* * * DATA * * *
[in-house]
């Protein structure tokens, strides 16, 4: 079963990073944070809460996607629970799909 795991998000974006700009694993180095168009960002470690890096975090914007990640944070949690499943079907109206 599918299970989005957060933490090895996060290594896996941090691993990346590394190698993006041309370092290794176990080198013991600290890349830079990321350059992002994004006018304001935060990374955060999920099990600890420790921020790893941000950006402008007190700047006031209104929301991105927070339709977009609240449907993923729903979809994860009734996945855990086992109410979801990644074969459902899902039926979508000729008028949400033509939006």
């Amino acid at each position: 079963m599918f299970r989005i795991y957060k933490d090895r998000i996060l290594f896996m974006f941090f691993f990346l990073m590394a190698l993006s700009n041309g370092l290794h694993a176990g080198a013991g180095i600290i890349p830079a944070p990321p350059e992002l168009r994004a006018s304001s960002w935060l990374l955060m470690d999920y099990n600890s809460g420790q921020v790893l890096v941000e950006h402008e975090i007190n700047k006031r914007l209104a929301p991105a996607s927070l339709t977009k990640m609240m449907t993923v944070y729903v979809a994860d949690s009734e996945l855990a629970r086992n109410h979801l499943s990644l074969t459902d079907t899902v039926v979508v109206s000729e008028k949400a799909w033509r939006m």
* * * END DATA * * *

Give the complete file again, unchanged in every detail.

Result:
[in-house]
């Protein structure tokens, strides 16, 4: 079963990073944070809460996607629970799909 795991998000974006700009694993180095168009960002470690890096975090914007990640944070949690499943079907109206 599918299970989005957060933490090895996060290594896996941090691993990346590394190698993006041309370092290794176990080198013991600290890349830079990321350059992002994004006018304001935060990374955060999920099990600890420790921020790893941000950006402008007190700047006031209104929301991105927070339709977009609240449907993923729903979809994860009734996945855990086992109410979801990644074969459902899902039926979508000729008028949400033509939006």
């Amino acid at each position: 079963m599918f299970r989005i795991y957060k933490d090895r998000i996060l290594f896996m974006f941090f691993f990346l990073m590394a190698l993006s700009n041309g370092l290794h694993a176990g080198a013991g180095i600290i890349p830079a944070p990321p350059e992002l168009r994004a006018s304001s960002w935060l990374l955060m470690d999920y099990n600890s809460g420790q921020v790893l890096v941000e950006h402008e975090i007190n700047k006031r914007l209104a929301p991105a996607s927070l339709t977009k990640m609240m449907t993923v944070y729903v979809a994860d949690s009734e996945l855990a629970r086992n109410h979801l499943s990644l074969t459902d079907t899902v039926v979508v109206s000729e008028k949400a799909w033509r939006m």